811.5034 (China) American Radio Service/73: Telegram

The Consul at Tientsin (Fletcher) to the Secretary of State

Embassy’s 403, October 25, 3 p.m. to the Department.88 American Radio Service. With reference to Nichols’ intention to start suit against the Marshal of the Consular Court as cited in the penultimate paragraph of the telegram under reference, Nichols today orally informed me that although he is preparing to bring suit he will not do so until all means are exhausted for settling the matter amicably.

As one possible solution Nichols has suggested that he would be willing to turn over the seized equipment (but not the files) to the North China Telegraph Company for a nominal sum or even as a gift if the Japanese Consul General would return the equipment and files to the French Consul who in turn could deliver it to the custody of the American Consular Court for delivery to Nichols and Morrison. From this suggestion it seems that Nichols’ principal object, besides settlement of the case, is to protect his extraterritorial rights.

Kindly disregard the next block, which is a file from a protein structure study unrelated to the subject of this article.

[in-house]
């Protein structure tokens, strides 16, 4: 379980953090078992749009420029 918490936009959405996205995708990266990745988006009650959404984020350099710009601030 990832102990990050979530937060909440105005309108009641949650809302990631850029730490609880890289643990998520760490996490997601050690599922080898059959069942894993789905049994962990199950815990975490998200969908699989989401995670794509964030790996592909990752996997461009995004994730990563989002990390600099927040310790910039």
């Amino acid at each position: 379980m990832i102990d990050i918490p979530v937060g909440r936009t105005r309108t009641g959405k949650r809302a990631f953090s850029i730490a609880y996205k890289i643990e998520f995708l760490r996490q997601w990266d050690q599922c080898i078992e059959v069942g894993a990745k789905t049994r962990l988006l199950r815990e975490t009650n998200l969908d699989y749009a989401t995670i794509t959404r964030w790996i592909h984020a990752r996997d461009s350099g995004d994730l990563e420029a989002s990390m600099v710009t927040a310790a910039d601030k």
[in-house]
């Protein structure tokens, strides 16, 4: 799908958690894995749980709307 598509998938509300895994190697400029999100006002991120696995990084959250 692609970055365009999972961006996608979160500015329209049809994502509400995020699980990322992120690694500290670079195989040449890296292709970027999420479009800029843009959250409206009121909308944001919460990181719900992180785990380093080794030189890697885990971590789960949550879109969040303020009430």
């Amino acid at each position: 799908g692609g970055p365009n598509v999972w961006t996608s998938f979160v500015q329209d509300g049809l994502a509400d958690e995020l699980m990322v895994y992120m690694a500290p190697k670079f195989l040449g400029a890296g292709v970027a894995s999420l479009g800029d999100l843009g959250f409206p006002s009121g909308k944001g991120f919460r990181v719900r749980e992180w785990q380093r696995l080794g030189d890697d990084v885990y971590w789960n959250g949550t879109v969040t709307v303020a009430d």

The acting Japanese Consul General, when informally discussing the solution suggested by Nichols, informed Vice Consul Yuni that the Japanese were not receptive to such a proposal but desired to keep the question “in status quo

It would appear that the entire American Radio Service question could be solved if the Japanese would admit the illegality of the seizure and return the property to this office, since Nichols has apparently decided not to engage in radio activities in the future without the approval of the Japanese authorities and is prepared to turn over the equipment to the North China Telegraph Company.

Sent to the Department, Peiping, repeated to Chungking; code text by air mail to Tokyo.

  1. Not printed.